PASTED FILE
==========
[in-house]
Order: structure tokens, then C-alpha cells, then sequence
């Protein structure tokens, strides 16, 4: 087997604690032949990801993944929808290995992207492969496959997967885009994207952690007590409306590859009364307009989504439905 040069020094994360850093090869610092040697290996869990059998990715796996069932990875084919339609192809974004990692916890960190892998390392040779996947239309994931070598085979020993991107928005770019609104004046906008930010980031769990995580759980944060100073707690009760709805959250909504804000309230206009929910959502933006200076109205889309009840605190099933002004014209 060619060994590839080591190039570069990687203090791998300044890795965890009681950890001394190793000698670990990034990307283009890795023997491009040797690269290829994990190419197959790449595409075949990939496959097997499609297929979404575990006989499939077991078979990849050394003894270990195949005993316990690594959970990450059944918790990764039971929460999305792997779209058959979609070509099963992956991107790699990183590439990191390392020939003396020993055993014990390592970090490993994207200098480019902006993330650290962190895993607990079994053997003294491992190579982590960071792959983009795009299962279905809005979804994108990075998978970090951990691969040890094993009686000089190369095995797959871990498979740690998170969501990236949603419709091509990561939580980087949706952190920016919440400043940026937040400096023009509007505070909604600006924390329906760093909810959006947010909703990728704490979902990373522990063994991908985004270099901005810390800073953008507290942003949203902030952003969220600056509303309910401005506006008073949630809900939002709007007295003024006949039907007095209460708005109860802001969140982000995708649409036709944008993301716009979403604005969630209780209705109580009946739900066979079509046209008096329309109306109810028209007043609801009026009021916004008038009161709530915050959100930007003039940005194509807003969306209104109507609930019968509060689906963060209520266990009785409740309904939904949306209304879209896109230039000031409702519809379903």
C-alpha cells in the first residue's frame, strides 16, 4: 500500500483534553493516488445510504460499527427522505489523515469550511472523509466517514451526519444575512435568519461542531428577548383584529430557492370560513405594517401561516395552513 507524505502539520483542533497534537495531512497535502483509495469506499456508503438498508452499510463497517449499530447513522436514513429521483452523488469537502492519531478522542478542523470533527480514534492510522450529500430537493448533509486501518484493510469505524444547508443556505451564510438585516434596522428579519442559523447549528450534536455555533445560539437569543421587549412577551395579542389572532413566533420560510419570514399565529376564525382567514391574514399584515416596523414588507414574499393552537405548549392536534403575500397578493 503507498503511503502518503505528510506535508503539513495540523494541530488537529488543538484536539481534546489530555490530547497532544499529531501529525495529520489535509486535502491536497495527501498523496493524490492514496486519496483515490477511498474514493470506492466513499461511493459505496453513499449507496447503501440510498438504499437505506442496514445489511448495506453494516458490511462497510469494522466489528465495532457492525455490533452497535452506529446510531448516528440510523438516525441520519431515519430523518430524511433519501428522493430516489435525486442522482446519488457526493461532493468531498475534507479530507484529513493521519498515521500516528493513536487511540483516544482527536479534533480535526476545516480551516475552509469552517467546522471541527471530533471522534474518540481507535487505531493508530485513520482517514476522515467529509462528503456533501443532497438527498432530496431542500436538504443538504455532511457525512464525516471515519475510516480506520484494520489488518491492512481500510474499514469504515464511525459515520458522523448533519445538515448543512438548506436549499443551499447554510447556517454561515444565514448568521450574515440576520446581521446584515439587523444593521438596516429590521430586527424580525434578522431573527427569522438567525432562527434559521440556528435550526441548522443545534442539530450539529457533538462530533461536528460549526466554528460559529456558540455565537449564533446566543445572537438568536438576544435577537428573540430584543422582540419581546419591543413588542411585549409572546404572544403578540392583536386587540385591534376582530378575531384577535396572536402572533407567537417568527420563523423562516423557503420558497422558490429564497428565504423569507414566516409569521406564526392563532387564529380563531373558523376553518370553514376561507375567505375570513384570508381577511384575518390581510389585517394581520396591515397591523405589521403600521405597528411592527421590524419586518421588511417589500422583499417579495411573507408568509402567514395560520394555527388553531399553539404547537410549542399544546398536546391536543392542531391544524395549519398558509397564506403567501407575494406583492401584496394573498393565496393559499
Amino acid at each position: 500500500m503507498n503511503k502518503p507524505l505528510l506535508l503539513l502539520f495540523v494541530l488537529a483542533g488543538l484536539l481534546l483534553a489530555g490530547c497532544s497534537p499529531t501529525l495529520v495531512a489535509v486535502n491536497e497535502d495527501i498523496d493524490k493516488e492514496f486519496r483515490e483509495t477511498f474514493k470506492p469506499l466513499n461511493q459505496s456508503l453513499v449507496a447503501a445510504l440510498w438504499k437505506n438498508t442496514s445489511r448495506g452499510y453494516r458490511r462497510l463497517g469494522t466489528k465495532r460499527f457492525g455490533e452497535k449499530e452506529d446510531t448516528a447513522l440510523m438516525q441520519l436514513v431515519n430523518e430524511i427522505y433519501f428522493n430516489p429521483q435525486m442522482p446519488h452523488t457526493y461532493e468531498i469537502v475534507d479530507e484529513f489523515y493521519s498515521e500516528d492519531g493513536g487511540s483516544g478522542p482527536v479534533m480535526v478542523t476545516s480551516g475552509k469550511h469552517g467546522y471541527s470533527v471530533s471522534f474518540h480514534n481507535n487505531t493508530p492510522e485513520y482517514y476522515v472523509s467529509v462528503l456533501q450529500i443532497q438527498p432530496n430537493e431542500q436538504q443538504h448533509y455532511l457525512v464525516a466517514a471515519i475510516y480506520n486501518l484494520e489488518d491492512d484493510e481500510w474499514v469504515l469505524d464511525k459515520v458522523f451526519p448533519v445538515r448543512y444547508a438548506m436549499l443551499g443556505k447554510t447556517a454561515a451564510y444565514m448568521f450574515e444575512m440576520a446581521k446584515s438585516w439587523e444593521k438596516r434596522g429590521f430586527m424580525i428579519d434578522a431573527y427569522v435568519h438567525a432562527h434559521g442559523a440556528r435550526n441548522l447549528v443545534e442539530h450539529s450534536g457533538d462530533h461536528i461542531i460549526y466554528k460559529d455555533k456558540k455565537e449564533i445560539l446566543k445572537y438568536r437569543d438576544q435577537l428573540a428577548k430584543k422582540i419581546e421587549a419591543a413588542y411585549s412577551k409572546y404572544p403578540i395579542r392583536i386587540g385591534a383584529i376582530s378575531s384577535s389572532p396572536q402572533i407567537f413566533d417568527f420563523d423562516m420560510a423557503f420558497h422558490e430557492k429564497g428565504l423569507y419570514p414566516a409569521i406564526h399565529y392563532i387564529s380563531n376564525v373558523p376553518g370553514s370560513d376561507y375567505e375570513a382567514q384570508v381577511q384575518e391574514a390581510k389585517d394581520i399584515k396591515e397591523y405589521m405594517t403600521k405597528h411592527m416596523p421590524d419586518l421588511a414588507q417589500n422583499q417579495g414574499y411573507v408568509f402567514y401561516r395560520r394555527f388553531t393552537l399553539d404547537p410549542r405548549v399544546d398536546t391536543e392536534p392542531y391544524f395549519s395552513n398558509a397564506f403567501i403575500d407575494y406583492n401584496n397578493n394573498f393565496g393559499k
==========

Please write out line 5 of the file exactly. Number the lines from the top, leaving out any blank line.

Amino acid at each position: 500500500m503507498n503511503k502518503p507524505l505528510l506535508l503539513l502539520f495540523v494541530l488537529a483542533g488543538l484536539l481534546l483534553a489530555g490530547c497532544s497534537p499529531t501529525l495529520v495531512a489535509v486535502n491536497e497535502d495527501i498523496d493524490k493516488e492514496f486519496r483515490e483509495t477511498f474514493k470506492p469506499l466513499n461511493q459505496s456508503l453513499v449507496a447503501a445510504l440510498w438504499k437505506n438498508t442496514s445489511r448495506g452499510y453494516r458490511r462497510l463497517g469494522t466489528k465495532r460499527f457492525g455490533e452497535k449499530e452506529d446510531t448516528a447513522l440510523m438516525q441520519l436514513v431515519n430523518e430524511i427522505y433519501f428522493n430516489p429521483q435525486m442522482p446519488h452523488t457526493y461532493e468531498i469537502v475534507d479530507e484529513f489523515y493521519s498515521e500516528d492519531g493513536g487511540s483516544g478522542p482527536v479534533m480535526v478542523t476545516s480551516g475552509k469550511h469552517g467546522y471541527s470533527v471530533s471522534f474518540h480514534n481507535n487505531t493508530p492510522e485513520y482517514y476522515v472523509s467529509v462528503l456533501q450529500i443532497q438527498p432530496n430537493e431542500q436538504q443538504h448533509y455532511l457525512v464525516a466517514a471515519i475510516y480506520n486501518l484494520e489488518d491492512d484493510e481500510w474499514v469504515l469505524d464511525k459515520v458522523f451526519p448533519v445538515r448543512y444547508a438548506m436549499l443551499g443556505k447554510t447556517a454561515a451564510y444565514m448568521f450574515e444575512m440576520a446581521k446584515s438585516w439587523e444593521k438596516r434596522g429590521f430586527m424580525i428579519d434578522a431573527y427569522v435568519h438567525a432562527h434559521g442559523a440556528r435550526n441548522l447549528v443545534e442539530h450539529s450534536g457533538d462530533h461536528i461542531i460549526y466554528k460559529d455555533k456558540k455565537e449564533i445560539l446566543k445572537y438568536r437569543d438576544q435577537l428573540a428577548k430584543k422582540i419581546e421587549a419591543a413588542y411585549s412577551k409572546y404572544p403578540i395579542r392583536i386587540g385591534a383584529i376582530s378575531s384577535s389572532p396572536q402572533i407567537f413566533d417568527f420563523d423562516m420560510a423557503f420558497h422558490e430557492k429564497g428565504l423569507y419570514p414566516a409569521i406564526h399565529y392563532i387564529s380563531n376564525v373558523p376553518g370553514s370560513d376561507y375567505e375570513a382567514q384570508v381577511q384575518e391574514a390581510k389585517d394581520i399584515k396591515e397591523y405589521m405594517t403600521k405597528h411592527m416596523p421590524d419586518l421588511a414588507q417589500n422583499q417579495g414574499y411573507v408568509f402567514y401561516r395560520r394555527f388553531t393552537l399553539d404547537p410549542r405548549v399544546d398536546t391536543e392536534p392542531y391544524f395549519s395552513n398558509a397564506f403567501i403575500d407575494y406583492n401584496n397578493n394573498f393565496g393559499k